G7 concludes with pledge of support to Ukraine as Zelenskyy laments Bakhmut destruction

US President Biden said Russia won't break resolve of Kyiv's allies

US President Joe Biden at a news conference following the G7 summit in Hiroshima, Japan, on Sunday.  Bloomberg
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The G7 bloc of rich democracies pledged on Sunday its continued support for Ukraine, as the three-day summit concluded in the Japanese city of Hiroshima.

The group sounded a warning to Russian President Vladimir Putin, who claimed to have taken the strategic city of Bakhmut.

Russia "will not break" the resolve of Ukraine's allies, US President Joe Biden said, after speaking with his Ukrainian counterpart Volodymyr Zelenskyy at the summit.

"Together with the entire G7 we have Ukraine's back and I promise we're not going anywhere," Mr Biden said.

The US President said he had assured Mr Zelenskyy that Washington and other backers of Kyiv "will not waver, Putin will not break our resolve as he thought he could".

Mr Biden announced a new military aid package worth $375 million for Ukraine during his meeting with Mr Zelenskyy, saying the US would provide ammunition and armoured vehicles.

That new pledge came after the US agreed to allow training on American-made F16 fighter jets, laying the groundwork for their eventual transfer to Ukraine.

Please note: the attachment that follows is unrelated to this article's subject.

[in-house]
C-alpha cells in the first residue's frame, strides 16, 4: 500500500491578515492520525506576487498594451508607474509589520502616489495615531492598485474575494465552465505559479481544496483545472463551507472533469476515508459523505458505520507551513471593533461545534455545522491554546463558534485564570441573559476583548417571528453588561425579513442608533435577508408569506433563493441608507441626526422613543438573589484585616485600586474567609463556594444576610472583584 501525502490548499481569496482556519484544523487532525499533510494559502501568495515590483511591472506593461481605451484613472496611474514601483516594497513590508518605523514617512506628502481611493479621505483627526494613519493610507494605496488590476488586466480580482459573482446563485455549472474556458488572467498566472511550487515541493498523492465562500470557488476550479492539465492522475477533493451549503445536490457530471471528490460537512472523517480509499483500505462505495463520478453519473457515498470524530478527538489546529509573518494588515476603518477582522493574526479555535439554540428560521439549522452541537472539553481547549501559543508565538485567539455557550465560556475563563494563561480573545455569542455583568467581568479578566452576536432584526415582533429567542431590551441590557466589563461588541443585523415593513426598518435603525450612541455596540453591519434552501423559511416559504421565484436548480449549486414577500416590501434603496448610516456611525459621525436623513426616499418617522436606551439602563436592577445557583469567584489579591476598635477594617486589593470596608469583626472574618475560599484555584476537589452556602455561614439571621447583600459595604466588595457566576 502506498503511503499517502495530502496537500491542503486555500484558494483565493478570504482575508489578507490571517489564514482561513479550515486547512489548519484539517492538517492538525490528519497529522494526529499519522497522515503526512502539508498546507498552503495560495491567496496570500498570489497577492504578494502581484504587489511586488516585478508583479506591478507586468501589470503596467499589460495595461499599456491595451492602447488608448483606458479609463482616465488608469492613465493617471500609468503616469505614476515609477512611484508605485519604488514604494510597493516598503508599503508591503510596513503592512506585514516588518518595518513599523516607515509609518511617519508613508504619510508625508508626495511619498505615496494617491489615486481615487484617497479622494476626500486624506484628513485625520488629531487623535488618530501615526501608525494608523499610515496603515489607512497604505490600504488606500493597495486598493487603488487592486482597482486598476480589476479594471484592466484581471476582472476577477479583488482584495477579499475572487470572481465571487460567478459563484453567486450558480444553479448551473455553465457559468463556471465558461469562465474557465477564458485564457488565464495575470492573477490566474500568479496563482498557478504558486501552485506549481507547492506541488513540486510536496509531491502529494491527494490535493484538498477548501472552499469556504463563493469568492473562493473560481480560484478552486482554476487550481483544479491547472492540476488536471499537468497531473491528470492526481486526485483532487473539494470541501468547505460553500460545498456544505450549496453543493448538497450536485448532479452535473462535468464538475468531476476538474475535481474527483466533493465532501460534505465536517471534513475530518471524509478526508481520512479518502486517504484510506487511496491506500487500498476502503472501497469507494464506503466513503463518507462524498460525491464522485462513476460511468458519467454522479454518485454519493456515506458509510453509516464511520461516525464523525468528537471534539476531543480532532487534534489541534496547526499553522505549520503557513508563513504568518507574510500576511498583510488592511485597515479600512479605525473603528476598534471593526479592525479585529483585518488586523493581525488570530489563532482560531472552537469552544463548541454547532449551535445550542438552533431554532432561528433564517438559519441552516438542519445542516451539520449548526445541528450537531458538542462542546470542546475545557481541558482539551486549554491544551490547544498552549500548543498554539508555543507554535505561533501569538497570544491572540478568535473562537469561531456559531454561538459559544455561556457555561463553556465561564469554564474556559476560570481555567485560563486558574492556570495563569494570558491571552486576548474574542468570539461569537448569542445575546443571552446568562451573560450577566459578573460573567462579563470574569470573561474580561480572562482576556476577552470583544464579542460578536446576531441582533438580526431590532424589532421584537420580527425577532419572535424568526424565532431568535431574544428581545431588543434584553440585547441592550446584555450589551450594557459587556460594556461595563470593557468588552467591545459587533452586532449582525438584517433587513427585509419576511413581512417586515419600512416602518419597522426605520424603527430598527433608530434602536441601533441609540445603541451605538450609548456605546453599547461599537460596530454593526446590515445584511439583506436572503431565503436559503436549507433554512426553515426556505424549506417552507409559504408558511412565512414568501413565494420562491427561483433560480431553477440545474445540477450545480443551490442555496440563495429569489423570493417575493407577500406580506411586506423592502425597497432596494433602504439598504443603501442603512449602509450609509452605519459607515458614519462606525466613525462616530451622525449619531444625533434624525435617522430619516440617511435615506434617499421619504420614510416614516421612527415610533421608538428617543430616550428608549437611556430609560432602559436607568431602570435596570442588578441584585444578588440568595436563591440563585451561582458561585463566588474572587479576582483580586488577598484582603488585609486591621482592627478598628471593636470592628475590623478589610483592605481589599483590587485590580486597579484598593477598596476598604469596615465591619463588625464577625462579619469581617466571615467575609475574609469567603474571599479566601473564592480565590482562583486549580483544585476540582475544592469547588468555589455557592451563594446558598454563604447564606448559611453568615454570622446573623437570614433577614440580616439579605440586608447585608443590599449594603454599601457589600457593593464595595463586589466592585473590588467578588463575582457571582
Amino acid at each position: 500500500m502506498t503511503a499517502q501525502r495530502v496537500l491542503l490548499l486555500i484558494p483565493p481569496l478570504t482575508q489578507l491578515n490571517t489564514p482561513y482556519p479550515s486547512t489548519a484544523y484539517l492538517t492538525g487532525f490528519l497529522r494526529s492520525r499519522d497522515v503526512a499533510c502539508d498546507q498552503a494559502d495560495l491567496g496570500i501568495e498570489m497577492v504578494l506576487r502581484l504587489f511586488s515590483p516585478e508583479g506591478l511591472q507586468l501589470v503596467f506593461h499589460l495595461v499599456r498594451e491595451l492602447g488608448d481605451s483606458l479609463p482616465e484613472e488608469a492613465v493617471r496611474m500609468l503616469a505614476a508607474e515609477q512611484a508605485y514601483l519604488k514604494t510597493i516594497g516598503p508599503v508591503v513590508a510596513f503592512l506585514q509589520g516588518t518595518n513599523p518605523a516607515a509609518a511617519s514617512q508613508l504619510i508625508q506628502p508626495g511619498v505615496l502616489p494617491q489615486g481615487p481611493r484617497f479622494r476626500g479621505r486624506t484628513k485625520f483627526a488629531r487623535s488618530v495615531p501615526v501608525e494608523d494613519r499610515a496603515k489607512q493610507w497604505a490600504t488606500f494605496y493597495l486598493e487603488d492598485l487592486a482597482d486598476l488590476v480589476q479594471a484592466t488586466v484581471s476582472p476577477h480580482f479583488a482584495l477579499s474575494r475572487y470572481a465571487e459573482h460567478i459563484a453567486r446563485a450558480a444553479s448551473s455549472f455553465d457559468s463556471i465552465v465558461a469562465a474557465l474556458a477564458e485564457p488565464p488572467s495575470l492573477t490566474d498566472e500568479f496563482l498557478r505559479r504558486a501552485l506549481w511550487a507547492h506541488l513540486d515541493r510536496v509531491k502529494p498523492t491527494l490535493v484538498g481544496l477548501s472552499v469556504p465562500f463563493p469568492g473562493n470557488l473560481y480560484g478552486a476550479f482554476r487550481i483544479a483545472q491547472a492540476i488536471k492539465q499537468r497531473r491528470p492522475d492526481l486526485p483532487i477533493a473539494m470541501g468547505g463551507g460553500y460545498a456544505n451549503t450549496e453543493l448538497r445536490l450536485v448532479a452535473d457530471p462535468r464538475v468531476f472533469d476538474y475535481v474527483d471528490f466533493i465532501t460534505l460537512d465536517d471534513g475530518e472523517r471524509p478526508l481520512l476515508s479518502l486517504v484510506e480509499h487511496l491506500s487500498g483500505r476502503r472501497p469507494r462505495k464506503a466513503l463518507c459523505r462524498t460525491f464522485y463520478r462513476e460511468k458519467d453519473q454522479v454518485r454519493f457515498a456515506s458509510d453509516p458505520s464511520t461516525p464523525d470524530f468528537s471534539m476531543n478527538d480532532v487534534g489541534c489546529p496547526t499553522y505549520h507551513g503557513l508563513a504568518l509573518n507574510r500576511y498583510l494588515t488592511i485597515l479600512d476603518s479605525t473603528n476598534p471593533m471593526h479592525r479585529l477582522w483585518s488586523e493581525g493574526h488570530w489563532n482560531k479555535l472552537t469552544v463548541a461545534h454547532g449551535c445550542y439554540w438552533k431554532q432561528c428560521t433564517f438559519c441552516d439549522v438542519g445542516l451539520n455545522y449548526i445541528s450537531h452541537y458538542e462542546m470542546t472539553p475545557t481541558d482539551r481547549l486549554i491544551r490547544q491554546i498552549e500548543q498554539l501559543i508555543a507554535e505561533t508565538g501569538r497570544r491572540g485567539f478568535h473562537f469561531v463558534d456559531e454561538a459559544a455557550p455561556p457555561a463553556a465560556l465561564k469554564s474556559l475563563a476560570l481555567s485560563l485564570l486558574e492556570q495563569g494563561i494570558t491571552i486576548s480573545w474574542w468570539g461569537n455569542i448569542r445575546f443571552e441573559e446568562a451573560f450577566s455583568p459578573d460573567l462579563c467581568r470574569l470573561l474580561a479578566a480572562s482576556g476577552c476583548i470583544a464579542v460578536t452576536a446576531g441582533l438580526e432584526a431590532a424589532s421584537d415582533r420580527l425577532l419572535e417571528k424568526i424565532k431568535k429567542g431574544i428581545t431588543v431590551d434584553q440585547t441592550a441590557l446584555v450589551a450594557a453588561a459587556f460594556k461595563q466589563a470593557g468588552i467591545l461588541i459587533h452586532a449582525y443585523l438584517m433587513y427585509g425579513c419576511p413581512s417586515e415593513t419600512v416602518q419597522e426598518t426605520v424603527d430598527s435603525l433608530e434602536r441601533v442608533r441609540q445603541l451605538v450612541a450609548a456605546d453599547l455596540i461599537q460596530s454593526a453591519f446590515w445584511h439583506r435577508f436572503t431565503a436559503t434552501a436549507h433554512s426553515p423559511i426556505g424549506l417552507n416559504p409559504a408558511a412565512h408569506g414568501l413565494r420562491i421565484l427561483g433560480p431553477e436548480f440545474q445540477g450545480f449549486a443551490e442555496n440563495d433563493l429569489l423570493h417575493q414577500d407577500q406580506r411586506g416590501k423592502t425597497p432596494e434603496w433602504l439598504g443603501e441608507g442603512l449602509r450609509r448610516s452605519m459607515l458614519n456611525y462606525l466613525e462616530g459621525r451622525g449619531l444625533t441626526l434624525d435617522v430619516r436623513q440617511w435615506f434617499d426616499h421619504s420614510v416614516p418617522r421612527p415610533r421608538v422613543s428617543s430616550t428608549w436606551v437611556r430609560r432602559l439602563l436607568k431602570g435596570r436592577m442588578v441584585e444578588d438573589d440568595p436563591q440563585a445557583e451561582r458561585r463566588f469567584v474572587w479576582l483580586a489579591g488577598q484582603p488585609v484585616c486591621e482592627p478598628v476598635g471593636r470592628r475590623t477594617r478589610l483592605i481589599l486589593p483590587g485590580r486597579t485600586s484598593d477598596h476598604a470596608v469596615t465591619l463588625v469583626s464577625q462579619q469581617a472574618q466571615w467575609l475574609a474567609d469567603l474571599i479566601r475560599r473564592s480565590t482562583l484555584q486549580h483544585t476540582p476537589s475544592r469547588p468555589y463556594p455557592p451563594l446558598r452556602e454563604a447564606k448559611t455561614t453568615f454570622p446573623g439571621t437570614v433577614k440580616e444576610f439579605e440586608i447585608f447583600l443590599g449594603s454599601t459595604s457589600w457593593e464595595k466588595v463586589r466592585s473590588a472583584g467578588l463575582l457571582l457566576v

Mr Zelenskyy thanked Biden for the support, adding that “we will never forget.”

Other leaders of the G7 nations including Japan, Germany, Britain, France, Italy and Canada, echoed Mr Biden's sentiments.

Canadian Prime Minister Justin Trudeau promised his country would back Ukraine for as long and as much as necessary.

Mr Biden told G7 leaders Washington supports joint allied training programmes for Ukrainian pilots on F16s warplanes, although Kyiv has not won commitments for delivery of the fighter jets.

German Chancellor Olaf Scholz said the potential for such training on US-made F16s is a message to Russia that it should not expect to succeed by prolonging the conflict.

British Prime Minister Rishi Sunak said training would start this summer and Ukraine would get the air force it needed for the future.

G7 decisions seek to 'contain' Russia and China, says Lavrov

G7 decisions seek to 'contain' Russia and China, says Lavrov

Mr Zelenskyy said he was confident that Kyiv would receive F-16 fighter jets from the West.

He said Russian troops were in Bakhmut, which Moscow claimed it captured a day earlier, but insisted the east Ukrainian town was "not occupied".

But Mr Putin hailed what he said was a victory for his forces, describing it as the "liberation" of Bakhmut in a statement on the Kremlin's website.

The assault on the largely-levelled city was led by troops from the Wagner Group of mercenaries, whose leader Yevgeny Prigozhin said his troops had finally pushed the Ukrainians out of the last built-up area inside the city.

Russian Foreign Minister Sergey Lavrov criticised the summit for aiming to isolate both China and Russia.